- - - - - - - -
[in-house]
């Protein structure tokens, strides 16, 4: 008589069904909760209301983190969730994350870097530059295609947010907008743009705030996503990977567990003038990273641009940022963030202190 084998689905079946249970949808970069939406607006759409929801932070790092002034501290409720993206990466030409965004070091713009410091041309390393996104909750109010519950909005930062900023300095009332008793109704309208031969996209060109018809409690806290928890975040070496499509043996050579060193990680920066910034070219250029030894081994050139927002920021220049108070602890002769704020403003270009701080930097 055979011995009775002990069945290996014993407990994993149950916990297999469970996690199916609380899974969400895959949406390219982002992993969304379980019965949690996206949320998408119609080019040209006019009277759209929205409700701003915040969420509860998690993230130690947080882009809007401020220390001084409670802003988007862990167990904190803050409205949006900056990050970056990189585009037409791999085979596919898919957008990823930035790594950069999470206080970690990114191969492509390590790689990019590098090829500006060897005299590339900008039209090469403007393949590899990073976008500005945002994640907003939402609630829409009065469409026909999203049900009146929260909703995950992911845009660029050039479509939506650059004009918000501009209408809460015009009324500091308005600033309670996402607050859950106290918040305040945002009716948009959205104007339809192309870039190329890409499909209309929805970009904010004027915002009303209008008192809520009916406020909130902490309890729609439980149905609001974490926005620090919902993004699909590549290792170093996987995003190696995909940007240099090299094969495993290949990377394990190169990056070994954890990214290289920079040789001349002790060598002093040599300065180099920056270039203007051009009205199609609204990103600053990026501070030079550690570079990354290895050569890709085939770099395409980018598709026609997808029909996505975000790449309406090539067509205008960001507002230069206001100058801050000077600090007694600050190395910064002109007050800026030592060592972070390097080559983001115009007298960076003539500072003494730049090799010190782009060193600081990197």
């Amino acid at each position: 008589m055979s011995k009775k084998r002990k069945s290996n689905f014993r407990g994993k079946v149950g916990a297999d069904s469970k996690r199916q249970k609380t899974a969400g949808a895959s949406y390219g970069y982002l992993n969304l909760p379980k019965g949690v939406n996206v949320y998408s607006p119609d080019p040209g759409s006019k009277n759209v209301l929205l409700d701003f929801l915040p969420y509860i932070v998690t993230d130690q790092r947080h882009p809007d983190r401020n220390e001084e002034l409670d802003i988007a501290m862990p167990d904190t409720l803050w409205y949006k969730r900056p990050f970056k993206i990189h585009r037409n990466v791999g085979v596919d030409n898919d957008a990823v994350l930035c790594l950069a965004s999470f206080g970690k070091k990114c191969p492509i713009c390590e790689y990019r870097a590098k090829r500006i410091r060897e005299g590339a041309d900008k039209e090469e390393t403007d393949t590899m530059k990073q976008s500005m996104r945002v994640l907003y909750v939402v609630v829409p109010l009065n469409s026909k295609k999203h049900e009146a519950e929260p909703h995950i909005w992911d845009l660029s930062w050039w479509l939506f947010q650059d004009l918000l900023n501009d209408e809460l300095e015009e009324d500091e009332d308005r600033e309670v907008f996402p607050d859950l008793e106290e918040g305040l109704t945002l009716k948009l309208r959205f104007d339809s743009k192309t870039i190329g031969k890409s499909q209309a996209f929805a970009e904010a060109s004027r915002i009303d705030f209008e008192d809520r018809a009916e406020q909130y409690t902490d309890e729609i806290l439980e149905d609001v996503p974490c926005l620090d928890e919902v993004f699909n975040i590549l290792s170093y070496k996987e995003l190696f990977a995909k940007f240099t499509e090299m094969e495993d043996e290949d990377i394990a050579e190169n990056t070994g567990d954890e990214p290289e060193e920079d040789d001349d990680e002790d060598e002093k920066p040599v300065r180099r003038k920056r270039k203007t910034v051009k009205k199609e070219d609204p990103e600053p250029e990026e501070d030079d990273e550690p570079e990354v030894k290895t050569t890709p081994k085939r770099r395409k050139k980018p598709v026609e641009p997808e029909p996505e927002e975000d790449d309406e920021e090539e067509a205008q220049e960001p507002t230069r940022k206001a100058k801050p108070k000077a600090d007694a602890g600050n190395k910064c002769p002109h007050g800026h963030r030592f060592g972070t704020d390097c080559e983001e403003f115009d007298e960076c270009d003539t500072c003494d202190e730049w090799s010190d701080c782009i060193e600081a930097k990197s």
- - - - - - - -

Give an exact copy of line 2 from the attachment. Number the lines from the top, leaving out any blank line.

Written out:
């Protein structure tokens, strides 16, 4: 008589069904909760209301983190969730994350870097530059295609947010907008743009705030996503990977567990003038990273641009940022963030202190 084998689905079946249970949808970069939406607006759409929801932070790092002034501290409720993206990466030409965004070091713009410091041309390393996104909750109010519950909005930062900023300095009332008793109704309208031969996209060109018809409690806290928890975040070496499509043996050579060193990680920066910034070219250029030894081994050139927002920021220049108070602890002769704020403003270009701080930097 055979011995009775002990069945290996014993407990994993149950916990297999469970996690199916609380899974969400895959949406390219982002992993969304379980019965949690996206949320998408119609080019040209006019009277759209929205409700701003915040969420509860998690993230130690947080882009809007401020220390001084409670802003988007862990167990904190803050409205949006900056990050970056990189585009037409791999085979596919898919957008990823930035790594950069999470206080970690990114191969492509390590790689990019590098090829500006060897005299590339900008039209090469403007393949590899990073976008500005945002994640907003939402609630829409009065469409026909999203049900009146929260909703995950992911845009660029050039479509939506650059004009918000501009209408809460015009009324500091308005600033309670996402607050859950106290918040305040945002009716948009959205104007339809192309870039190329890409499909209309929805970009904010004027915002009303209008008192809520009916406020909130902490309890729609439980149905609001974490926005620090919902993004699909590549290792170093996987995003190696995909940007240099090299094969495993290949990377394990190169990056070994954890990214290289920079040789001349002790060598002093040599300065180099920056270039203007051009009205199609609204990103600053990026501070030079550690570079990354290895050569890709085939770099395409980018598709026609997808029909996505975000790449309406090539067509205008960001507002230069206001100058801050000077600090007694600050190395910064002109007050800026030592060592972070390097080559983001115009007298960076003539500072003494730049090799010190782009060193600081990197």